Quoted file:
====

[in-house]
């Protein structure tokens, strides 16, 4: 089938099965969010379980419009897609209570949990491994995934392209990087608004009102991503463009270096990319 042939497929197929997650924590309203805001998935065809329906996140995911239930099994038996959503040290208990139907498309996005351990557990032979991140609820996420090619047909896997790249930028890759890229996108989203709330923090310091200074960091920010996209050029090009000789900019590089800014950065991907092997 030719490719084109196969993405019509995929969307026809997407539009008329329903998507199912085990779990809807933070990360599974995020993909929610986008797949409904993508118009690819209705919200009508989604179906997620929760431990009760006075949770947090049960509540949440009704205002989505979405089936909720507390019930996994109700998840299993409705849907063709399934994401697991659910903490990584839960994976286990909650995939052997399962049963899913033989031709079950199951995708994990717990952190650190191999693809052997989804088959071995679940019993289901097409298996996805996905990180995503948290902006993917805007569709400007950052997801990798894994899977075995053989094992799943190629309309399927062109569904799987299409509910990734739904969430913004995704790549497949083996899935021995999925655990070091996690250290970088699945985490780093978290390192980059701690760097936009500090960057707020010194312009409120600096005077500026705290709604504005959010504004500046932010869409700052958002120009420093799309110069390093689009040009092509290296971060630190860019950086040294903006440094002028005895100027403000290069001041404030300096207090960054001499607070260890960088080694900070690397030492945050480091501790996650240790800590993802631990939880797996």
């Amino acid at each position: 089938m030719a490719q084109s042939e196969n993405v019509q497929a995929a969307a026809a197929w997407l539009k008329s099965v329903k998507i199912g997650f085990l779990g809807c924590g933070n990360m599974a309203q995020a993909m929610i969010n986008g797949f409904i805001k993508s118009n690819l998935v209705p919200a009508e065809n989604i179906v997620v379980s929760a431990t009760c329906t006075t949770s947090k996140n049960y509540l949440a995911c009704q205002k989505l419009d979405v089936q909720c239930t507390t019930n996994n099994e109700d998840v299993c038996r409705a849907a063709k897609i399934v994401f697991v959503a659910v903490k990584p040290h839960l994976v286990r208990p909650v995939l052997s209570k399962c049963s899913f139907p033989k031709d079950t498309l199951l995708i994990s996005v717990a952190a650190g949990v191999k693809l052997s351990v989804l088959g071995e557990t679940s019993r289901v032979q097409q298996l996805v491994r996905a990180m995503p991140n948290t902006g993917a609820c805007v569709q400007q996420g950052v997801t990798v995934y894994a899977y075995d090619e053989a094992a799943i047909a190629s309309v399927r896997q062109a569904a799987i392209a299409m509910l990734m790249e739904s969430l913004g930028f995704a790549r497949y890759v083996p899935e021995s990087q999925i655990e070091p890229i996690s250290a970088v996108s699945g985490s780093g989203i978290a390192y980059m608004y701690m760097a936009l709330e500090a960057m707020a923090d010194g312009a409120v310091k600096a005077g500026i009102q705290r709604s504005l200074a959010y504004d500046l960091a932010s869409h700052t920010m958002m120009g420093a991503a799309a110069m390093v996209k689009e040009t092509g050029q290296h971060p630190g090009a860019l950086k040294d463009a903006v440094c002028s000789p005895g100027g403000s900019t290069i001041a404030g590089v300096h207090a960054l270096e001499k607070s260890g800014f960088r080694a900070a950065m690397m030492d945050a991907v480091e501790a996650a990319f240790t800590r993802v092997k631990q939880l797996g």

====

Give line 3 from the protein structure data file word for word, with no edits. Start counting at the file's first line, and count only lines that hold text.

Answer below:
């Amino acid at each position: 089938m030719a490719q084109s042939e196969n993405v019509q497929a995929a969307a026809a197929w997407l539009k008329s099965v329903k998507i199912g997650f085990l779990g809807c924590g933070n990360m599974a309203q995020a993909m929610i969010n986008g797949f409904i805001k993508s118009n690819l998935v209705p919200a009508e065809n989604i179906v997620v379980s929760a431990t009760c329906t006075t949770s947090k996140n049960y509540l949440a995911c009704q205002k989505l419009d979405v089936q909720c239930t507390t019930n996994n099994e109700d998840v299993c038996r409705a849907a063709k897609i399934v994401f697991v959503a659910v903490k990584p040290h839960l994976v286990r208990p909650v995939l052997s209570k399962c049963s899913f139907p033989k031709d079950t498309l199951l995708i994990s996005v717990a952190a650190g949990v191999k693809l052997s351990v989804l088959g071995e557990t679940s019993r289901v032979q097409q298996l996805v491994r996905a990180m995503p991140n948290t902006g993917a609820c805007v569709q400007q996420g950052v997801t990798v995934y894994a899977y075995d090619e053989a094992a799943i047909a190629s309309v399927r896997q062109a569904a799987i392209a299409m509910l990734m790249e739904s969430l913004g930028f995704a790549r497949y890759v083996p899935e021995s990087q999925i655990e070091p890229i996690s250290a970088v996108s699945g985490s780093g989203i978290a390192y980059m608004y701690m760097a936009l709330e500090a960057m707020a923090d010194g312009a409120v310091k600096a005077g500026i009102q705290r709604s504005l200074a959010y504004d500046l960091a932010s869409h700052t920010m958002m120009g420093a991503a799309a110069m390093v996209k689009e040009t092509g050029q290296h971060p630190g090009a860019l950086k040294d463009a903006v440094c002028s000789p005895g100027g403000s900019t290069i001041a404030g590089v300096h207090a960054l270096e001499k607070s260890g800014f960088r080694a900070a950065m690397m030492d945050a991907v480091e501790a996650a990319f240790t800590r993802v092997k631990q939880l797996g």